10 Best Movie Cinematography of All Time

Film is visual medium of telling a story. So, it is but obvious that images play the most important role in communicating the story that the creator of the movie is trying to tell. Sometimes, one frame or one shot of a movie is a story in itself. Today, we will list down ten movies that have the most stunning cinematography. These ten films have been so beautifully shot that you can hang any frame of them as a painting on your wall. But remember, the end-purpose of any film, or even any frame, is to tell a story. A picture without a story behind it is soulless. Therefore, while selecting and ranking these ten movies we made sure that in every film, not just the images, but the story behind those images should be beautiful too. Here is the list of top cinematography ever.

10. Manhattan (1979)

Director: Woody Allen | Cinematographer: Gordon Willis.

With its black & white imagery, New York never appeared as beautiful as it did in ‘Manhattan’. Usually, in Woody Allen movies, the city where story is set plays a character in itself, and this is especially true with, aptly named, ‘Manhattan’, where the anxiety and desperation of Isaac (Woody Allen) is perfectly complemented by city’s chaotic beauty.

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9. Amelie (2001)

Director: Jean-Pierre Jeunet | Cinematographer: Bruno Delbonnel

The world of Amelie in ‘Amelie’ is more based in fantasy than in reality. This fantastical world that Amelie sees — in spite of the ugliness around — is what must have been the motive behind the extraordinarily beautiful, rich and colorful cinematography of the film.

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8. Citizen Kane (1941)

Director: Orson Welles | Cinematographer: Gregg Toland

One of the many strengths of Citizen Kane, arguably the greatest film ever made, is its dynamic cinematography, which conveys the pain, the frustrations and the angst of Kane in the best way a camera can capture those emotions.

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7. Apocalypse Now (1979)

Director: Francis Ford Coppola | Cinematographer: Vittorio Storaro

The mood of ‘Apocalypse Now’ is set by its startling, often unconventional, images. The greatness of the cinematography in this film is that it is moving, disturbing and beautiful; sometimes all at once.

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6. Days of Heaven (1978)

Director: Terrence Malick | Cinematographer: Néstor Almendros, Haskell Wexler

There is something about Terrence Malick. He sees the world like none of us do. ‘Days of Heaven’, a love story set in the early 20th century, is mostly shot around farmlands. But the images of the wheat-fields and just the whole mood that Malick is able to create using those images will remain etched in your mind forever.

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5. Schindler’s List (1993)

Director: Steven Spielberg | Cinematographer: Janusz Kaminski

Of course, ‘Schindler’s List’ wouldn’t be the film it is without its exceptional black & white cinematography. I can’t name a single film since the advent of color-films, where the black & white imagery suited as much as it did in ‘Schindler’s List’.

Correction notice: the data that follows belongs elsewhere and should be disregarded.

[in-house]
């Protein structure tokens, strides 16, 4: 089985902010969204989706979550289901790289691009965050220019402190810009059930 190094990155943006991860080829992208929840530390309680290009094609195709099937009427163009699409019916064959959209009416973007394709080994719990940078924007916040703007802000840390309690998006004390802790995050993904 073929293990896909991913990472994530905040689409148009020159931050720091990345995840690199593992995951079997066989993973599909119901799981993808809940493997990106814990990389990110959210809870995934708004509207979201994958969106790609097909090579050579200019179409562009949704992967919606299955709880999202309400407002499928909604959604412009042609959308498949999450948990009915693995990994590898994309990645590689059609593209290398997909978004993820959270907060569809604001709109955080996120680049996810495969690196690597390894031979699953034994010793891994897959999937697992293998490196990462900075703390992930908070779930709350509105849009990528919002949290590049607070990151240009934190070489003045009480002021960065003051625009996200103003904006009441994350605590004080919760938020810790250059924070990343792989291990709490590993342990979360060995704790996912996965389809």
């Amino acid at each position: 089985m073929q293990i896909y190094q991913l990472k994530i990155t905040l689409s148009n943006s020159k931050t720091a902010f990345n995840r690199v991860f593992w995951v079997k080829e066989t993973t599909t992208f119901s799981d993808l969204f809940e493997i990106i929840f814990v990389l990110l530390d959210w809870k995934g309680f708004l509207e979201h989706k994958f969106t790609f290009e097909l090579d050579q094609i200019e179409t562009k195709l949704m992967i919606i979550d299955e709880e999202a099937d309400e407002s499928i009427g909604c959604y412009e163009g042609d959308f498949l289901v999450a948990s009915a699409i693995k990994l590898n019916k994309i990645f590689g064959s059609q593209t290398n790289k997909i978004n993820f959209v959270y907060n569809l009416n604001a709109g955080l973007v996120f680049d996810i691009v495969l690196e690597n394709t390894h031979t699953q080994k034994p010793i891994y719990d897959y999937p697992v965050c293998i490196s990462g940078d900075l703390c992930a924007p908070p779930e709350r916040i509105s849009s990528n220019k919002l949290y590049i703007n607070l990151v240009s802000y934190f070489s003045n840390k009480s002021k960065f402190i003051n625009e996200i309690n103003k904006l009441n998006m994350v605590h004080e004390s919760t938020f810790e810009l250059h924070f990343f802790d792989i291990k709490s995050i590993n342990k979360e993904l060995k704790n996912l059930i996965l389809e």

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4. 2001: A Space Odyssey (1967)

Director: Stanley Kubrick | Cinematographer: Geoffrey Unsworth

A spectacular film with a spectacular cinematography. One wonders why even 50 years after the release of ‘2001: A Space Odyssey’, no space or sci-fi film has managed to achieve (except to an extent ‘Gravity’) the same levels of brilliance in creating the images of spacecraft, space and galaxy. That it itself speaks a lot about the genius of Kubrick.

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3. Lawrence of Arabia (1962)

Director: David Lean | Cinematographer: F.A. Young

Again, just like space/sci-fi movies, countless war and period films have come and gone, but none have been able to manage the scale and grandeur of ‘Lawrence of Arabia’. The images that this film leaves you with transports you to another era.

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2. In The Mood For Love (2000)

Director: Wong Kar-wai | Cinematographer: Christopher Doyle, Mark Lee Ping Bin

‘In the Mood For Love’ is truly a “poetry in motion”. Or may be it is a “painting in motion”. You can take out any frame from the film and hang it on your wall; it will adorn your wall better than all your other paintings. What make the images of the film more beautiful are the two protagonist, who are genuinely beautiful human beings, and the beautiful love story between them (Read more).

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1. The Tree of Life (2011)

Director: Terrence Malick | Cinematographer: Emmanuel Lubezki

I know many are going to question my judgement of placing ‘The Tree of Life’ at No.1. But for me, it was a pretty simple decision. All the other movie-imageries in this list (or any other list) wowed or amazed me, but the only one movie where I “felt” the images was ‘The Tree of Life’. The way ‘Malick’ and ‘Lubezki’ use images to conjure memories is exactly how I have felt when I imagine my childhood. Every time I reminisce, my past, especially childhood, ‘The Tree of Life’ immediately comes to my mind; such has been affect of this film on my conscience. And I am pretty sure in the next 20 or 30 or 40 years, everyone else will regard ‘The Tree of Life’ as the most beautiful movie ever made too. (Read more)

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